To guide these teams to success, Razer taps upon a global eSports powerhouse in the Evil Geniuses. EG’s Dota 2 coach, Sam “Bulba” Sosale will mentor the five participating teams to compete at the highest level for the upcoming tournament.

“Evil Geniuses is excited to help some of the best players in Southeast Asia prepare for it,” Sosale said. As of writing, members of the EG’s Dota 2 team are competing in the Upper Bracket semifinal round of The International 9 in Shanghai.

The Razer SEA Games eSports Bootcamp will run from September 2 to 3, 2019 in Singapore. As a treat, Evil Geniuses is hosting their first ever meet-and-greet in Southeast Asia on September 1. Fans will have a chance to get up close with members from EG’s Dota 2 team: Arteezy, SumaiL and s4, along with Bulba. Fans will also get a chance to win signed jerseys from their favorite players.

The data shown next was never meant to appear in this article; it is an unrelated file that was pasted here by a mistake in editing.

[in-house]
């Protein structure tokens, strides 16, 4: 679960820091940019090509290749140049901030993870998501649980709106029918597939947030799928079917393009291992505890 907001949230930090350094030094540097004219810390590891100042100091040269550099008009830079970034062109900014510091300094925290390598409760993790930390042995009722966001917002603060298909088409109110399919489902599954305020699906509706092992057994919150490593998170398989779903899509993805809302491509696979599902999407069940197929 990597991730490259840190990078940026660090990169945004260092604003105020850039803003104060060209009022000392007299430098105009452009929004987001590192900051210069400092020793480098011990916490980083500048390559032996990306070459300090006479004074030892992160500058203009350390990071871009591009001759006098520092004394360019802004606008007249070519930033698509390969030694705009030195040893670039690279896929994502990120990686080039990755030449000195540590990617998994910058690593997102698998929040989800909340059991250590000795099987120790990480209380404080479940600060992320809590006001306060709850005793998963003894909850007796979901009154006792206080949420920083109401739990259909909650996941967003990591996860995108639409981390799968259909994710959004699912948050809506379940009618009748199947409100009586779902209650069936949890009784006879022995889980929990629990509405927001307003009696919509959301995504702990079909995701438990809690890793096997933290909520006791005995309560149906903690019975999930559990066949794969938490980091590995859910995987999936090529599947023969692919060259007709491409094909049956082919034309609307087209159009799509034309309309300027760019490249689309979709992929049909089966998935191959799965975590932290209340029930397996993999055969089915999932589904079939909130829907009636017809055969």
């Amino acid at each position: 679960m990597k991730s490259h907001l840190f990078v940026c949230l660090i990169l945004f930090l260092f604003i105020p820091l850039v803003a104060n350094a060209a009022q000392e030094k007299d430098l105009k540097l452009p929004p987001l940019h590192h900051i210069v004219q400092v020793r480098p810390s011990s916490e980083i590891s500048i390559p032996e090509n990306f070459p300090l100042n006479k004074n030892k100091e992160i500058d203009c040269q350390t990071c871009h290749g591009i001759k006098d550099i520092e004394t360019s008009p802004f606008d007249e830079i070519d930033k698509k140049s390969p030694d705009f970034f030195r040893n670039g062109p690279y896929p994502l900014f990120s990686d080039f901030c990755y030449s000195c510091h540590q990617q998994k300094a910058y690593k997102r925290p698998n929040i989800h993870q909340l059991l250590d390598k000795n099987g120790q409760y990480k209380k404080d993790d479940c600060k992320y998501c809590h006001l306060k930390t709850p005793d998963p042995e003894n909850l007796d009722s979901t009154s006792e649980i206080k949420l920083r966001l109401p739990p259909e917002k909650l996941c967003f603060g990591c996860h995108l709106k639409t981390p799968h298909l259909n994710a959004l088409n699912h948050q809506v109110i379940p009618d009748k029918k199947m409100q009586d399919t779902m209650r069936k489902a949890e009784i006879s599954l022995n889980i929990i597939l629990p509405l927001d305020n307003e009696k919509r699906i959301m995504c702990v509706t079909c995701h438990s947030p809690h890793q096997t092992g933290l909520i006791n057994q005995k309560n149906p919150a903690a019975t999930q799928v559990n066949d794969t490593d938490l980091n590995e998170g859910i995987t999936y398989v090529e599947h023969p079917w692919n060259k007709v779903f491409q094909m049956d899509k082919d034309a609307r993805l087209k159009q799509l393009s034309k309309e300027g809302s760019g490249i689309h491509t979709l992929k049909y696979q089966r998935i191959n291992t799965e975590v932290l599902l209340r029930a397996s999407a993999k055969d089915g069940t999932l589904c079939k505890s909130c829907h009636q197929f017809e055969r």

Continue Reading

Gaming

NVIDIA GeForce Now will bring PC games to Android devices

Taking on Google Stadia and Microsoft xCloud

Published

on

Cloud gaming is a recent trend in the industry which aims to revolutionize gaming in the future. In the past few years, industry giants have launched their own cloud gaming platforms: Google announced Stadia, while Microsoft announced xCloud. Soon, they will be joined by NVIDIA with its own GeForce Now which will be available to Android devices soon.

GeForce Now is NVIDIA’s cloud gaming platform that has been in beta for PC, Mac, and NVIDIA Shield TVs. With this recent announcement, GeForce Now will finally come to Android devices. More people will be able to play AAA PC games from their Android devices, regardless of specs. NVIDIA’s platform also has the advantage of streaming PC gaming titles from Steam, UPlay, and other digital stores. In comparison, titles available to Google Stadia and Microsoft xCloud is more limited.


NVIDIA is improving the GeForce Now — as such, the platform will remain in beta phase for the foreseeable future. It is free for everyone to try. Those willing will need a compatible Bluetooth gamepad, since some games are unplayable through touch controls alone.